In this article, we’re uncovering the risks associated with lung cancer – beyond cigarettes. Learn about other causes of this fatal disease and why life underwriters need to look at more than smoking status for assessment.
Cigarette smoking has long been the undisputed primary cause of lung cancer, with a whopping 80%-90% of all lung cancer cases being traced back to the habit. Lung cancer is also the deadliest cancer, with mortality rates upwards of 70% and overall resulting in more deaths than breast, colorectal, and prostate cancers combined. While it is unrealistic to expect cigarette smoking to lose its number one spot on the list of risk factors, it is also foolhardy to discount other root causes – however minor – especially given that some of them could be on the rise.
So, it might be surprising to hear that in Canada, 2015 saw 15% of all lung cancer patients with no history of smoking. This number could even be higher as of the present date. A similar US study tracked that the rate of non-smokers with lung cancer had increased from 8% to nearly 15%, from the early 1990's to some point between 2011 and 2013. Nonetheless, there is a certain stigma that surrounds the discussion of lung cancer: it’s your own fault that you picked up the cigarette, right? This is due in part to a lack of survivors to advocate for lung cancer issues (the mortality rates are high), and perhaps a lack of sympathy from the general population towards the diagnosis, given that it is often seen as a ‘preventable’ cancer. Smoking is still the single most preventable cause of cancer; however, people who have never smoked should not be so quick to dismiss the possibility of developing lung cancer.
Why Does this Topic Matter to Life Underwriters?
Lung shadows, pleural nodules, and hemoptysis – this installation of our Life Underwriter Expert Series highlights why life underwriters shouldn’t be so quick to write off potential lung cancer signs in non-smokers. You’ll learn to challenge conventional bias and about the other risk factors and demographics that may influence lung cancer development amongst those who have never picked up a cigarette.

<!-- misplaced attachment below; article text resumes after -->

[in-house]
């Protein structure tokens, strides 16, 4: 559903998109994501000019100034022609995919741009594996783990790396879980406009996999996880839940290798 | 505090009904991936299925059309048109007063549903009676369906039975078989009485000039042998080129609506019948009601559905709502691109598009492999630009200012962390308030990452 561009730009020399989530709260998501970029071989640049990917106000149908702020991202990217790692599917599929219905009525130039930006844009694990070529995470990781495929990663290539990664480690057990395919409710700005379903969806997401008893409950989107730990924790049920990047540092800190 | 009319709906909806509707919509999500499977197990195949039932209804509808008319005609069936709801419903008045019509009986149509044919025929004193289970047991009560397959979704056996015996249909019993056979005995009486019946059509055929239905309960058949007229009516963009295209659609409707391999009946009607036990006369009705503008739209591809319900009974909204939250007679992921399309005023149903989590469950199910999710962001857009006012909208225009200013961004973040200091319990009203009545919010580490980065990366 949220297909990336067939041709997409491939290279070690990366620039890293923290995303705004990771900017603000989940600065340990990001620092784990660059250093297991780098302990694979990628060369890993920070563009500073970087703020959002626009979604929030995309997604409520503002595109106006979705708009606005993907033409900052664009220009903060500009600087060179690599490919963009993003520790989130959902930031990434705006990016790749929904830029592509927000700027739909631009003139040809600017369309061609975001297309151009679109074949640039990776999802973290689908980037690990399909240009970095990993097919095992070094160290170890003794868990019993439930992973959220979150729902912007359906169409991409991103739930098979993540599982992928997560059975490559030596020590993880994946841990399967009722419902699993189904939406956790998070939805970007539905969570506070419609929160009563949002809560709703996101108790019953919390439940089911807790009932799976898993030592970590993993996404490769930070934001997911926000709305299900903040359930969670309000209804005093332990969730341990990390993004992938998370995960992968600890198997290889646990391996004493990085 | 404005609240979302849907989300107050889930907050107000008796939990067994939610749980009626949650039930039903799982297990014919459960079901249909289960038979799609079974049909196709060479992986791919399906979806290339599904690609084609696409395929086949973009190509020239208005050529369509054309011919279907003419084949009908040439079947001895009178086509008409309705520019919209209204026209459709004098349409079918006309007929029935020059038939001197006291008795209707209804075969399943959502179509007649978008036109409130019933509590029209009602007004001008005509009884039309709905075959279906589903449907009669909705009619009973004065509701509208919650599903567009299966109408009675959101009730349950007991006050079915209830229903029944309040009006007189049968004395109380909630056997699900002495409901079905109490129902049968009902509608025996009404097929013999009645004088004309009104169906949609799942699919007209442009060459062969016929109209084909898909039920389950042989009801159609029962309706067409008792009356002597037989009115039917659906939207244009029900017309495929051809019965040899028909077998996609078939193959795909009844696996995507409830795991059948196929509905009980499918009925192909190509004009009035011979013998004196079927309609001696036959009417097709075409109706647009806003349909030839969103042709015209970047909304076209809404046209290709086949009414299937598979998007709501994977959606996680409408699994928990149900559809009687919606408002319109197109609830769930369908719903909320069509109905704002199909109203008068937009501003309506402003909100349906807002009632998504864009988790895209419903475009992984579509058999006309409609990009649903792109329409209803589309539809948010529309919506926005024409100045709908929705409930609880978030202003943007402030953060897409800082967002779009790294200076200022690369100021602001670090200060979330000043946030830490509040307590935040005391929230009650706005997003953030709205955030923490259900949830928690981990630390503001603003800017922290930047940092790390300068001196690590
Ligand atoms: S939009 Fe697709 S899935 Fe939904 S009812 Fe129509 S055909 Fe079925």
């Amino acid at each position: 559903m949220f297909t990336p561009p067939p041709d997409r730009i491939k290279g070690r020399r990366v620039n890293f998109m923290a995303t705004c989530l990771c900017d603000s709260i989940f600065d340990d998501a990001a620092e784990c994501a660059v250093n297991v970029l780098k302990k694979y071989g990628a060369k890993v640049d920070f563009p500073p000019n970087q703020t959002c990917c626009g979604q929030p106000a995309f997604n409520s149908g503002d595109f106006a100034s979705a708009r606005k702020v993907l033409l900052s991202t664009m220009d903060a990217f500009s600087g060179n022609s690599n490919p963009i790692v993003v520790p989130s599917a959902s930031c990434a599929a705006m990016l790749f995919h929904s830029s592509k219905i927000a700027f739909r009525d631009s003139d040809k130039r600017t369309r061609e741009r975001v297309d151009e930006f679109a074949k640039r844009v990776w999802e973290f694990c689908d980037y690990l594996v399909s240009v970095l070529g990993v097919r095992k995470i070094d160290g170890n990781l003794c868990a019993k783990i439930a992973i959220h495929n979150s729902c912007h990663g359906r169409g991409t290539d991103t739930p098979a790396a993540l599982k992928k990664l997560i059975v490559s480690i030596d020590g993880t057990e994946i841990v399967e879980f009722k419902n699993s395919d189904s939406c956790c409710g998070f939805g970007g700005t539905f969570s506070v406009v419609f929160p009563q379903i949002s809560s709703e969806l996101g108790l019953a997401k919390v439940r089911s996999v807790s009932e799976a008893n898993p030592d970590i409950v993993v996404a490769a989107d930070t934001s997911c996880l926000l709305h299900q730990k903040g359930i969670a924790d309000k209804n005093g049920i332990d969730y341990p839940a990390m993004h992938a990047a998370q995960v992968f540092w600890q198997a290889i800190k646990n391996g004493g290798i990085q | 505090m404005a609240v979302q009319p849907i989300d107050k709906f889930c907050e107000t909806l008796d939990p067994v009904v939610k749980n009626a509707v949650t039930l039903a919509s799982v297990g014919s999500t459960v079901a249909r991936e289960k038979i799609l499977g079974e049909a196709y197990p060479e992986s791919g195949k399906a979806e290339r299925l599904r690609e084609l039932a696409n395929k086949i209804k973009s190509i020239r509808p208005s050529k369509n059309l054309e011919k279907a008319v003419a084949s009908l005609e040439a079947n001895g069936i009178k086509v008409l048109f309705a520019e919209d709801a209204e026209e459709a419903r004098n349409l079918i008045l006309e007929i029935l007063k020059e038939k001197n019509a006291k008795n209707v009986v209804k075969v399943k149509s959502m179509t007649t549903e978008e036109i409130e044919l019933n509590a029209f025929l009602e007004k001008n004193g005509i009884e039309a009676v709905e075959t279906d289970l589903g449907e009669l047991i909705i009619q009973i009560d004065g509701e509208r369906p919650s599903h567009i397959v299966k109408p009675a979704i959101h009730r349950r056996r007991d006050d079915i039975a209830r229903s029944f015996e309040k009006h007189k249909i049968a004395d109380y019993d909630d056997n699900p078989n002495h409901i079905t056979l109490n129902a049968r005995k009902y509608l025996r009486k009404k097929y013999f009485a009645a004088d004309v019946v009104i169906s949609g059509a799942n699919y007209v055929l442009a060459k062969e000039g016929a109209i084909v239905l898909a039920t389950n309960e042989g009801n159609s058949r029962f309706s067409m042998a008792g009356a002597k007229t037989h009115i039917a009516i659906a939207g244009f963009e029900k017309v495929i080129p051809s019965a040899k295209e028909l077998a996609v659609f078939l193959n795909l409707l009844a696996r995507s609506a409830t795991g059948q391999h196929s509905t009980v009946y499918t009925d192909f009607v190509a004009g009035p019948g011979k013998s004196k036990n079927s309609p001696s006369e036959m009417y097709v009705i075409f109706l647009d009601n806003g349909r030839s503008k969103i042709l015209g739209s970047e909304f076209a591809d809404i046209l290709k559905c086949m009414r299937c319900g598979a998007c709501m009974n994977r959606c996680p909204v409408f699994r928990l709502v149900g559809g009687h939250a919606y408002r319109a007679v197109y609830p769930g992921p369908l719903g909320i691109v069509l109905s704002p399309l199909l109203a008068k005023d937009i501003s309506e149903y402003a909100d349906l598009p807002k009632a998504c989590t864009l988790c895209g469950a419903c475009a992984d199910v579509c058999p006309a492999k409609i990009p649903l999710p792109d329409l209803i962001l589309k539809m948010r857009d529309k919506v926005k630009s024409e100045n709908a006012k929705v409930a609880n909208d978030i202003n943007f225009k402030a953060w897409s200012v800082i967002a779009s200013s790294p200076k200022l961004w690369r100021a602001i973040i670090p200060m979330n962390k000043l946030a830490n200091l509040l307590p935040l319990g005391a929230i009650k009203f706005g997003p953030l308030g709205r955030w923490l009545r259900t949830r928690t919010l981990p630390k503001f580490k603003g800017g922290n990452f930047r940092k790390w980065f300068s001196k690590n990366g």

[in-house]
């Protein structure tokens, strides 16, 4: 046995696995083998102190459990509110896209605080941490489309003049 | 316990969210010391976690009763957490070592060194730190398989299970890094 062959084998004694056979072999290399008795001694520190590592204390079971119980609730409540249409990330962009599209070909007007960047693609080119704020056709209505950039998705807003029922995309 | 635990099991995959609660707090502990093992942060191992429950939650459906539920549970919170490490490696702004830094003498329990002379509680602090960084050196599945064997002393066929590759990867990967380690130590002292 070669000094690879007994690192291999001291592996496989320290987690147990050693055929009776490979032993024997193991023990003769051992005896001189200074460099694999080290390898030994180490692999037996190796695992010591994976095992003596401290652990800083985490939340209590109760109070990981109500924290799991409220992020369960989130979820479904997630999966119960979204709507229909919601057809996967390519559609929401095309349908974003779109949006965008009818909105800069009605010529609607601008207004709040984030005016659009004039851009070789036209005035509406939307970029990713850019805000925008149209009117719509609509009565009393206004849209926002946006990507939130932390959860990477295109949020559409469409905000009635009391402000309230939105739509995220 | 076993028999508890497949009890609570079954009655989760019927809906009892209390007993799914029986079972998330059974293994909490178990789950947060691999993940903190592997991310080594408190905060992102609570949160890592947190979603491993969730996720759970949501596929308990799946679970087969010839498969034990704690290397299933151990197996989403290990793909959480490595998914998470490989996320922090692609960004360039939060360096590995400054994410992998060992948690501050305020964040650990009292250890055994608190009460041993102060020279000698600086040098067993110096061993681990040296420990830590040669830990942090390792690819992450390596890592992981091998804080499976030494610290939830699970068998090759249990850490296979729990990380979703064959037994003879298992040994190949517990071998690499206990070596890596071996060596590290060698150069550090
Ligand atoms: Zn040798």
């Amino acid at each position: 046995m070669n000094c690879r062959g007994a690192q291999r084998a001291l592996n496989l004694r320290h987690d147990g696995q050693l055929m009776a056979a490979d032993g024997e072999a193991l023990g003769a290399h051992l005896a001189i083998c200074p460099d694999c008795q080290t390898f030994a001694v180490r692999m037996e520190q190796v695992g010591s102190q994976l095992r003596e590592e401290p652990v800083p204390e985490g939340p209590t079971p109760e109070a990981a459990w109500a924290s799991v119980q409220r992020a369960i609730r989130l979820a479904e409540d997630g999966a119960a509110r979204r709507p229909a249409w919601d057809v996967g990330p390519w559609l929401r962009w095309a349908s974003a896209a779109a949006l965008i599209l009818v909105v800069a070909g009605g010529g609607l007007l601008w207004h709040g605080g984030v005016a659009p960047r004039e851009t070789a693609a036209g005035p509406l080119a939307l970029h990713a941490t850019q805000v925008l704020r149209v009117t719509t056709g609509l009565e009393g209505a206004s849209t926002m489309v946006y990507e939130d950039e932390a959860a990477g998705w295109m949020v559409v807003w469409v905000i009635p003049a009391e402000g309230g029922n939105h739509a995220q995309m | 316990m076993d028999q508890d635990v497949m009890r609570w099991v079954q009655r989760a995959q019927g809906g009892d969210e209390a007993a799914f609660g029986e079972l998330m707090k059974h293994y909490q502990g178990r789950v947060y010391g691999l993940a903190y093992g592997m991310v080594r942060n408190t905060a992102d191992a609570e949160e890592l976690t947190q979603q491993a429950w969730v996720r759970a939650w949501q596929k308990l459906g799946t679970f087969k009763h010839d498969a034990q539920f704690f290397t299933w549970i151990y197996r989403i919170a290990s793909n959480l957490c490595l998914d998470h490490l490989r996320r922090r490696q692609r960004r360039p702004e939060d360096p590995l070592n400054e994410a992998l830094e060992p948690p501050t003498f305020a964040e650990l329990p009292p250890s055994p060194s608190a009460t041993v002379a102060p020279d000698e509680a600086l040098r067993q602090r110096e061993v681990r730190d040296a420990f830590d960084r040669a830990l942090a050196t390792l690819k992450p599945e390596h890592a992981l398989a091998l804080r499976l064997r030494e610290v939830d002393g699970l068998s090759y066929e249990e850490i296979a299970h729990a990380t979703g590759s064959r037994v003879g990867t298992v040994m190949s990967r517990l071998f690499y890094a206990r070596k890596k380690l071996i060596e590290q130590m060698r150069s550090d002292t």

4 Alternate Causes of Lung Cancer
Some of the causes of lung cancer in non-smokers may not be so mysterious. Secondhand smoking has long been a known cause, and though laws that ban smoking in public areas have helped to remedy this, they have not eliminated it as a risk. For non-smokers that reside with a smoker, there is a 24% increase in risk for developing lung cancer over their lifetime. In the US, secondhand smoke still accounts for as many as 7,000 deaths each year.
Asbestos is another familiar cause. While the manufacture of most asbestos-containing materials was stopped in 1979, stockpiles still exist, and asbestos products can be found in many Canadians buildings that were built up until the early 1990s. The so-called asbestos ban isn’t exactly sweeping either, as the mining and export of asbestos was supported up until 2011 when Canada’s last mines closed. If you’re wondering where the mined material was going to, the answer was often to poor countries in which regulations were lacking. Imports have still persisted though, and while it may no longer be used as a home insulator, it may find use in other means, such as brake pads and clutches for your car. The material itself is dangerous, as microscopic fibers can break loose to be inhaled, and can persist for a lifetime in the lungs. These fibers lead to scarring and fibrosis, which directly produces symptoms like coughing and shortness of breath and, over time, can lead to cancer. Asbestos workers, even those who do not smoke, are at a 5-fold greater risk of developing lung cancer than any other non-smoker.